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His Majesty's Opponent: Subhas Chandra Bose and India's Struggle Against Empire
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His Majesty's Opponent: Subhas Chandra Bose and India's Struggle Against Empire

4.21 of 5 stars 4.21  ·  rating details  ·  151 ratings  ·  29 reviews
The man whom Indian nationalists perceived as the George Washington of India and who was President of the Indian National Congress in 1938 1939 is a legendary figure. Called Netaji ( leader ) by his countrymen, Subhas Chandra Bose struggled all his life to liberate his people from British rule and, in pursuit of that goal, raised and led the Indian National Army against Al ...more
Paperback, 388 pages
Published November 12th 2012 by Belknap Press (first published January 1st 2011)
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Riku Sayuj

One attempt too many at defending political decisions and one slur too many at the other leaders (Nehru, Gandhi, Patel among others), all the while trying to portray Bose as a visionary who alone had the true picture of world politics and the future, makes this a bit of a propaganda book. At many times it resorts to ‘if’s to wonder about what Bose might have done or speculates on how he could have influenced various momentous events. At other times it is a string of ‘but’s to explain all the que
An insightful and detailed account of one of the greater lights of India's freedom struggle. Also surprisingly balanced, considering the author is Bose's grandnephew (his father, Sisir Bose, played a significant role in helping Subhas escape from the country).

The author's analysis of Bose's role in the struggle for independence is satisfactory. However, his speculations regarding the impact Bose would have had had he been party to some pivotal decisions taken by Gandhi, Nehru and the Congress W
Apr 20, 2013 Sheila rated it 5 of 5 stars  ·  review of another edition
Recommends it for: everyone
Recommended to Sheila by: myself
Subhas Chandra Bose was a great intellectual and believer of freedom for India from British occupation. Netaji relentlessly fought to free India (he called it bondage) from British rule. While in exile he travelled to Russia, Germany, Austria, Italy Singapore and Japan to get support and financial aid to fight British rule. To silence Subhas Bose British government arrested him several times and imprisoned him without a fair trial. Sarat Bose (elder brother of Subhas Bose) and Dr. Sisir Bose (ne ...more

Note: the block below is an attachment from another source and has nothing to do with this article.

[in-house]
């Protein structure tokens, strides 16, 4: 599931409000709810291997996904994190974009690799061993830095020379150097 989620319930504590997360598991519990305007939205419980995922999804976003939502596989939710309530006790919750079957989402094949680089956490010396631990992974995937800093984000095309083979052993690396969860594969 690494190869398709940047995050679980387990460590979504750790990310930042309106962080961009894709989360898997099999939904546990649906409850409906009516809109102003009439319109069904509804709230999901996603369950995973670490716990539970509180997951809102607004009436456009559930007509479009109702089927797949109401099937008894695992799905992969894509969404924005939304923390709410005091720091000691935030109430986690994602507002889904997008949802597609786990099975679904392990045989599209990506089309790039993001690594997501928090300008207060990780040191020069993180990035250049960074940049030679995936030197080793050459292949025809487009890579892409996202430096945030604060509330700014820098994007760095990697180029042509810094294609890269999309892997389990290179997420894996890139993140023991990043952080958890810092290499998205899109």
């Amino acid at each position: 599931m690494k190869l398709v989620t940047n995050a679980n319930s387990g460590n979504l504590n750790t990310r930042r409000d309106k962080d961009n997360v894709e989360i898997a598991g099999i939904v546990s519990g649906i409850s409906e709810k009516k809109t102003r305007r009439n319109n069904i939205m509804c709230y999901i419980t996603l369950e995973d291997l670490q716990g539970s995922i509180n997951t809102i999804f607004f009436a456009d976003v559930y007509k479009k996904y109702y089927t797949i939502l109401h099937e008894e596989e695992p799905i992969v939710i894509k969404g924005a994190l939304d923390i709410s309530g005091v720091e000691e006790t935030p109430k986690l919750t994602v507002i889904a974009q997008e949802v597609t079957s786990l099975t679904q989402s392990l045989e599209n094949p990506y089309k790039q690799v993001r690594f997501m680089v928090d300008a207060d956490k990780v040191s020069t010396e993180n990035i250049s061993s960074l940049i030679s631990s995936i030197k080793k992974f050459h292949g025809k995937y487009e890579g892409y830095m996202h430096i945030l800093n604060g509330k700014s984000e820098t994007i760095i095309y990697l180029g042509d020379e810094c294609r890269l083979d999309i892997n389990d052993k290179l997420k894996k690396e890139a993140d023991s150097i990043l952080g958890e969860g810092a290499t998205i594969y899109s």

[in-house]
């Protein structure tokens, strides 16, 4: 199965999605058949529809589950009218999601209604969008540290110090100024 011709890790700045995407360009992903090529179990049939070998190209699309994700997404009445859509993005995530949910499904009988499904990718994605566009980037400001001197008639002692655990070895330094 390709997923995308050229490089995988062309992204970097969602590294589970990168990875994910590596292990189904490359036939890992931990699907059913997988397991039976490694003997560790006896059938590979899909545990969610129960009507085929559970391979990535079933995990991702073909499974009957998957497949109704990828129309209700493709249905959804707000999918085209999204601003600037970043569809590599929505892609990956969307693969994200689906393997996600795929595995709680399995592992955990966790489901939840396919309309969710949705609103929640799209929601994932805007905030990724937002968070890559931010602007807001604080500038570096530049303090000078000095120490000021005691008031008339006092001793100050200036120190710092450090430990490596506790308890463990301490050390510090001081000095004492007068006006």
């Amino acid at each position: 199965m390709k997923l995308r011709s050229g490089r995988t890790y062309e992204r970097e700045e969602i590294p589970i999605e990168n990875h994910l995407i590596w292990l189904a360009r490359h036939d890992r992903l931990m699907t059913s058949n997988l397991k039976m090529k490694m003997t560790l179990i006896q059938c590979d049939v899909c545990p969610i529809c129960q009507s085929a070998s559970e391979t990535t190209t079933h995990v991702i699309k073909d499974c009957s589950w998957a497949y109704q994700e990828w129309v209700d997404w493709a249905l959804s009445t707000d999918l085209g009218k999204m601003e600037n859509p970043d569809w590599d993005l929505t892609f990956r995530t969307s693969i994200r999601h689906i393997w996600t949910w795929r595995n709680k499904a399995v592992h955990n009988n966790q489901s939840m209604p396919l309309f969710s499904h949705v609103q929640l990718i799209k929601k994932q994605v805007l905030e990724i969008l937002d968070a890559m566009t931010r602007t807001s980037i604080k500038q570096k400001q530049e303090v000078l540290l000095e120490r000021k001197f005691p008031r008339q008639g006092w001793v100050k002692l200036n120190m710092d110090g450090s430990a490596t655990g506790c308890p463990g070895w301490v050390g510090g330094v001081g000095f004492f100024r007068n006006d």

Felt ashamed of myself while reading this book, for not having known enough of Netaji all these years. A Masters in Philosophy from Cambridge, quitting the Civil Services at the age of 24, languishing in a prison in Mandalay during his late 20s, edifying Gandhiji only to see him play politics to pull him down, falling in love in Europe, looking after Kamala Nehru during her convalescence, forming the Forward Bloc, daring escape from House arrest in Kolkata to Europe through Kabul, meeting the Fu ...more
Abhishek Ganguly
This comes straight from the horse's mouth.

Subhas Chandra Bose is an icon, a legend, a hero. Sugata Bose draws him as a person.
Reminiscent of Che Guevara's 'The Motorcycle Diaries', this book relies on passionate and practical telling of the events/circumstances around the youth's favourtie rebel.

The political events that lead to the rise of Netaji and the Azad Hind Fauj are depicted through terse, impartial analysis and Sugata Bose does his job as a historian rather than a member of Netaji's fa
Nikhil Nayak
This book not only describes the events and happenings in Netaji's life but also explains the attitude, motive and thinking of Netaji behind those instances. This well written book explains who Netaji was, what influenced his thinking, what made him a man of such stature, what was his attitude, plan and solutions for the social, religious and economic problems, which India was facing that time.
Sugata Bose made a sincere effort to provide an unbiased explanation and details of Netaji’s political
Biju Balakrishnan